Gas stoves are the latest innocuous item to turn into a culture war symbol, due to rumors that they might, at some point in the future, be banned. But are gas stoves really that bad for us? Are government agents going to come and take them away? And if the health concerns are real, are we doomed?
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The government is not coming to take your gas stove
If you’ve been paying attention to the political controversy, you may have noticed some political figures yelling about how they are prepared to physically defend their gas ranges from government intervention.
There aren’t even any regulations pending
This whole firestorm was ignited when a member of the Consumer Product Safety Commission said in an interview that the CPSC is planning to open a public comment period soon about how and whether to regulate indoor air pollution from gas stoves. This regulation might include include things like warning labels on the stoves or requirements for ventilation when they are installed, but the member also remarked that “products that can’t be made safe can be banned.”
The head of the CPSC clarified that there’s no ban in the works, and that the agency is “exploring new ways to address health risks” including voluntary industry standards.
The link between gas stoves and health concerns is real
So are gas stoves bad for us? Probably! Studies have linked childhood asthma to growing up with a gas stove. The cause-and-effect hasn’t been fully teased out, though. For one thing, kids who breathe the indoor air pollution from gas stoves are often exposed to a lot of outdoor air pollution as well.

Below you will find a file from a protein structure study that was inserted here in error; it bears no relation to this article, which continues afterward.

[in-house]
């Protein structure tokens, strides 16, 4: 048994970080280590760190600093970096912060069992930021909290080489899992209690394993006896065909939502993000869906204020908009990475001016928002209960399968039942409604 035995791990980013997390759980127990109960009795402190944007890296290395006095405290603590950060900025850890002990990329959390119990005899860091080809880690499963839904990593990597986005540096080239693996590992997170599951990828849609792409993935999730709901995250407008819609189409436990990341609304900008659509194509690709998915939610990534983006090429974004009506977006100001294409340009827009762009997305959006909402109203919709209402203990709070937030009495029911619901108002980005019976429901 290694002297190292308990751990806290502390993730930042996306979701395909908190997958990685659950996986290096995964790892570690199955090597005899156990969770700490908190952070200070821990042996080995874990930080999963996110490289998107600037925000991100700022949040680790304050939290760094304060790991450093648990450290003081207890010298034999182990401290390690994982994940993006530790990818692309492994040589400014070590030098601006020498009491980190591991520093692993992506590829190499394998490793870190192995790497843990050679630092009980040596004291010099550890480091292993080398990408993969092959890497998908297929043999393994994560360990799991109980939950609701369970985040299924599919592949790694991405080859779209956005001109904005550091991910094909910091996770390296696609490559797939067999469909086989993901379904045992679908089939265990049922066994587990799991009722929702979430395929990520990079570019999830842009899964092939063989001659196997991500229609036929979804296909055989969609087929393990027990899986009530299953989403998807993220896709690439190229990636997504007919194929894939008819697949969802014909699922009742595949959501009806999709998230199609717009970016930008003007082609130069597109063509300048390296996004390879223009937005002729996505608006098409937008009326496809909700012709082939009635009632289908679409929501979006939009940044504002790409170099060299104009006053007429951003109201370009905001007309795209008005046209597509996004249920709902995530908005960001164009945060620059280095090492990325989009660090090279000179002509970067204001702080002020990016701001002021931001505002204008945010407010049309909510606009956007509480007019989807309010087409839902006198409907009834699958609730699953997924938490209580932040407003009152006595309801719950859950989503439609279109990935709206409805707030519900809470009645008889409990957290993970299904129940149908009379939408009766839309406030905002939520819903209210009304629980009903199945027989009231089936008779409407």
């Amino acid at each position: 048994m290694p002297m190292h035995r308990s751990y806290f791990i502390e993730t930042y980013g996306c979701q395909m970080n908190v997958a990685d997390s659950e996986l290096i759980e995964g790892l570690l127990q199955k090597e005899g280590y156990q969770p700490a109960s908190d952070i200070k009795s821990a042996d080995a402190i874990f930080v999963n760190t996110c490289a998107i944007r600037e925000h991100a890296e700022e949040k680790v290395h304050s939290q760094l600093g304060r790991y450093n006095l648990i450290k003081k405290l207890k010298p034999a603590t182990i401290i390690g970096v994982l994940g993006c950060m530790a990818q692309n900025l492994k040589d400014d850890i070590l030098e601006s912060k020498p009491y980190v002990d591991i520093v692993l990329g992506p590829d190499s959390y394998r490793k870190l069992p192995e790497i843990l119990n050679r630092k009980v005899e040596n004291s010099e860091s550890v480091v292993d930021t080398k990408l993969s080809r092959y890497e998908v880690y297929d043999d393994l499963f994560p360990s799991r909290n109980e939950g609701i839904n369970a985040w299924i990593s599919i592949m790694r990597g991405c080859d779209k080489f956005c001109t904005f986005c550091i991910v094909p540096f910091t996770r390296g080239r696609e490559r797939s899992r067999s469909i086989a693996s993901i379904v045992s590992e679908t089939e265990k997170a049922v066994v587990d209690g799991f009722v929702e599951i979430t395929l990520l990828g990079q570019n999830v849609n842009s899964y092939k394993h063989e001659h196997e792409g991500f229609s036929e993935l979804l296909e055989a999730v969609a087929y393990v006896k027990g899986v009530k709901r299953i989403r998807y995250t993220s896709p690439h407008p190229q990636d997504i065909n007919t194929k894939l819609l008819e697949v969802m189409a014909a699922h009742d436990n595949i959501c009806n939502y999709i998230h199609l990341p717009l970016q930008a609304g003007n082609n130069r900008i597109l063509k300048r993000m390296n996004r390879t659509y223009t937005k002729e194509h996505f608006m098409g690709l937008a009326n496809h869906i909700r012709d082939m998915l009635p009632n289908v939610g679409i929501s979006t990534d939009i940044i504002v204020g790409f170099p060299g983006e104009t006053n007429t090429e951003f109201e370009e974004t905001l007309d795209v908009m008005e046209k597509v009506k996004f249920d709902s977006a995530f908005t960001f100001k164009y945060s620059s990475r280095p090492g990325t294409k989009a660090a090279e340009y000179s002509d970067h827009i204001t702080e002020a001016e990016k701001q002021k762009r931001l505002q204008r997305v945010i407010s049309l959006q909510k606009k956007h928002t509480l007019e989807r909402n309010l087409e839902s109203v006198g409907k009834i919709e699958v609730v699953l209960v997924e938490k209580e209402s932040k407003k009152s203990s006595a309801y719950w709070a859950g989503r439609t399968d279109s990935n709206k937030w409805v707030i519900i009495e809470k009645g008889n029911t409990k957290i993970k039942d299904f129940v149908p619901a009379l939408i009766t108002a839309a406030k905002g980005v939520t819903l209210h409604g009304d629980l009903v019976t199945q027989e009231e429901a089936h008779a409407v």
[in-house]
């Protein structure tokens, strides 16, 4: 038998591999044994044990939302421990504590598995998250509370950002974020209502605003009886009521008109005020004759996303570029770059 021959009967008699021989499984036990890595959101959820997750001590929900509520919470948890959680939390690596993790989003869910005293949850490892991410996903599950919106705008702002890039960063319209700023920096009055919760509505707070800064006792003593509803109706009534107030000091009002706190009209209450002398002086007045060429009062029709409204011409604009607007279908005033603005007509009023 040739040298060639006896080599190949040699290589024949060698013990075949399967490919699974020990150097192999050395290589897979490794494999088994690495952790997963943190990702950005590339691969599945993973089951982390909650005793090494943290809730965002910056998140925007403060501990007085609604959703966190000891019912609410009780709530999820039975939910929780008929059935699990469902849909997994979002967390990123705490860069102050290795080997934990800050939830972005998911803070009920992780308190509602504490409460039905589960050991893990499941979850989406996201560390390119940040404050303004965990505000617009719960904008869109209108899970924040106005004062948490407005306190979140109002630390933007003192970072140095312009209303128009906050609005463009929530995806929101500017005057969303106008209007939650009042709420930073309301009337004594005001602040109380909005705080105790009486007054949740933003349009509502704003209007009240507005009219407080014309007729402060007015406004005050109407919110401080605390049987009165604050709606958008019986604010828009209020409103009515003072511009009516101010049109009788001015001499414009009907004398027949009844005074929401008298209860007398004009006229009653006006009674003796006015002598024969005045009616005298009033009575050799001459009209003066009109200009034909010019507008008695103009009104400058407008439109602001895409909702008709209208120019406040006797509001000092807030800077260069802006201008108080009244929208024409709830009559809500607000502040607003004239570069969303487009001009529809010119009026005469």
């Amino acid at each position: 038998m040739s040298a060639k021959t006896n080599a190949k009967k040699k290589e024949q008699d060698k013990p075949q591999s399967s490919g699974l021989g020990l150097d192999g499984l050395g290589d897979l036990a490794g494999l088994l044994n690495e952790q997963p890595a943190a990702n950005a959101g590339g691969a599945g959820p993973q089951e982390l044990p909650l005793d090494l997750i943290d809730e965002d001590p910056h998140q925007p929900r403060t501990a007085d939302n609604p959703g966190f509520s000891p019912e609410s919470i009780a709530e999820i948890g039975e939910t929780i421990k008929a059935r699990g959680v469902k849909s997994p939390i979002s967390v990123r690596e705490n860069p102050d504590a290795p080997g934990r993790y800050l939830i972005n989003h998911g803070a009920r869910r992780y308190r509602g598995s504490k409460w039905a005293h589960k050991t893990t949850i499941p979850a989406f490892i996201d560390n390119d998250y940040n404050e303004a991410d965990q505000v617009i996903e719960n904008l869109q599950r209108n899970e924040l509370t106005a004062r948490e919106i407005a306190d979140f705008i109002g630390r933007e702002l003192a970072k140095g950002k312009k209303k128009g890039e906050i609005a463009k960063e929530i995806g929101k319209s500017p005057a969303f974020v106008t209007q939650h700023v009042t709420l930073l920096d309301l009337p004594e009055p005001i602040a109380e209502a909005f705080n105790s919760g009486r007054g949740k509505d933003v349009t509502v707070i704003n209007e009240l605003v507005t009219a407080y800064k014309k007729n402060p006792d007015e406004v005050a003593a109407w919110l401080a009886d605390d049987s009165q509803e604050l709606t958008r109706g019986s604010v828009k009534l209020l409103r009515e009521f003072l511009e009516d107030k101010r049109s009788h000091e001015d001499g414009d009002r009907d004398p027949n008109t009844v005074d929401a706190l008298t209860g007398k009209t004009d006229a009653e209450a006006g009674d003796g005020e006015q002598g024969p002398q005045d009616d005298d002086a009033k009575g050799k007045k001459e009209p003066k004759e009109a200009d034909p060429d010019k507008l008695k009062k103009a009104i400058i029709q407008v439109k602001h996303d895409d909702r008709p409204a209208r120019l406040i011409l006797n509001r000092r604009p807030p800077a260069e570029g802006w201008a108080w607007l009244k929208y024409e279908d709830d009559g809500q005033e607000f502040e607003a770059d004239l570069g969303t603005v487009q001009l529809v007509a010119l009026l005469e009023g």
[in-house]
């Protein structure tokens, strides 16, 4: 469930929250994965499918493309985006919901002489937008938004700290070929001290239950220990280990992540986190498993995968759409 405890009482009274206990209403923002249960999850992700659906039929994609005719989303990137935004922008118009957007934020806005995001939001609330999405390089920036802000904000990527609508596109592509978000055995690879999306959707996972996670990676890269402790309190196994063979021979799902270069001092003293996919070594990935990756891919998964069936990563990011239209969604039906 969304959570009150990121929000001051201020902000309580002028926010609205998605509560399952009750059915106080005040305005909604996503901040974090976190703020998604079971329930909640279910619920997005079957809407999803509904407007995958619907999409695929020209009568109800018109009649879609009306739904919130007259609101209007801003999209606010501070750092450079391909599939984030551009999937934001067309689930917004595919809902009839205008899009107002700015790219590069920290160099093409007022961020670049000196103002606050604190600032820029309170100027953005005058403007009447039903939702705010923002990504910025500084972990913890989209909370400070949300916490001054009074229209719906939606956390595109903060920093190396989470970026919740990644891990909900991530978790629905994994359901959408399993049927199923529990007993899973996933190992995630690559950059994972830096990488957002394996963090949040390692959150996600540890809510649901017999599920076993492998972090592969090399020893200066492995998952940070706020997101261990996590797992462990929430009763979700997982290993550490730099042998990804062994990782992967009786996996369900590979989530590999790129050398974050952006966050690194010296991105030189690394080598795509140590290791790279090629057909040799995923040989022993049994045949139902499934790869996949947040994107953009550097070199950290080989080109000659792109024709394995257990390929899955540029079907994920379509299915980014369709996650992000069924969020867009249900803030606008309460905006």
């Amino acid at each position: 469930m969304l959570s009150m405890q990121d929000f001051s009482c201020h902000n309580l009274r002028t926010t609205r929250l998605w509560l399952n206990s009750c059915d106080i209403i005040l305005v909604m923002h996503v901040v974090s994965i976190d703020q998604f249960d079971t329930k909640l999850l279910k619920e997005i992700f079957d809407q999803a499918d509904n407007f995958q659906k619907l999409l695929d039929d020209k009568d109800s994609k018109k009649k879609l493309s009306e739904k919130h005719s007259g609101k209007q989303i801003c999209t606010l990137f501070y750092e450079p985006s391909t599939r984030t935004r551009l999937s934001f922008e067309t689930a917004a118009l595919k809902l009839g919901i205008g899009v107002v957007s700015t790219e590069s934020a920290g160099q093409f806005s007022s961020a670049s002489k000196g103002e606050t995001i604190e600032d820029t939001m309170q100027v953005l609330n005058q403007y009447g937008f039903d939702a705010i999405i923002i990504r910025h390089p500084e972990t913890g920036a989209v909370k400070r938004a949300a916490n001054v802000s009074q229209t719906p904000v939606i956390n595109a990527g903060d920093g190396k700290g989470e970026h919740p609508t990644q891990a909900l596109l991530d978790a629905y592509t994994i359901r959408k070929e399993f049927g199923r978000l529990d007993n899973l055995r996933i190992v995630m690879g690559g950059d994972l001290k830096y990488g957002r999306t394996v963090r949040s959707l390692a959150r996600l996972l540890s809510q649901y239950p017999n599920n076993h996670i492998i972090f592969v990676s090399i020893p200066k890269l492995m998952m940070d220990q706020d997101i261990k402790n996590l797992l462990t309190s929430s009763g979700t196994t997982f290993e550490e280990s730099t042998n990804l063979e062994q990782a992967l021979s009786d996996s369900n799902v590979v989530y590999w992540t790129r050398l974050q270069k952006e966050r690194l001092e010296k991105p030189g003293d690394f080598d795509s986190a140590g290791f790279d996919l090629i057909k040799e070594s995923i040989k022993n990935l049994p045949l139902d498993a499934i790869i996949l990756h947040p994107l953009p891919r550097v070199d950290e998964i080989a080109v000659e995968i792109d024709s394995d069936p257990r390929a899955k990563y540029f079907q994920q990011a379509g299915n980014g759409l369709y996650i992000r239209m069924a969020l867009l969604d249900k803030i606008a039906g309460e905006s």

But we do know that gas stoves release nitrogen dioxide, carbon monoxide, and particulates—all of which are considered indoor air pollution. Cooking on electric and other ranges can also emit particulates, hinting that ventilation for all types of cooking is probably a good idea. But we know that gas stoves create more of these types of air pollution than electric ranges.
All in all, there is good reason to be concerned about the health effects of gas stoves. It’s not a rip-your-stove-out emergency, but if you happen to be shopping for a new stove, you might want to consider electric or induction ranges.
There are ways to mitigate the health concerns
One thing that’s gotten lost in the recent controversy is that gas stoves aren’t a take-it-or-leave-it proposition. If you have a gas stove and are concerned about the health effects, there are things you can do to mitigate the risk.
The biggest one is ventilation. Some stoves are installed with a range hood above them, which sucks air from the vicinity of the stovetop, and blows it…somewhere. This is where it’s worth finding out what kind you have. Some exhaust the air to the outside, while others just blow it back into your face—hopefully after passing it through a filter.
Venting your range hood outside is great if you can swing it—definitely something to consider if you’re renovating your kitchen. In the meantime, consider opening windows or using fans in the room for extra ventilation when you’re cooking. (Some older houses have a fan built into the wall for this purpose.) If you don’t use your range hood because it’s loud and annoying, a quieter range hood could be a good investment.
Another way to address the particulate matter in the kitchen is with a HEPA filtered air purifier. This will pull particulates out of the air, and they tend to run quietly and be unobtrusive.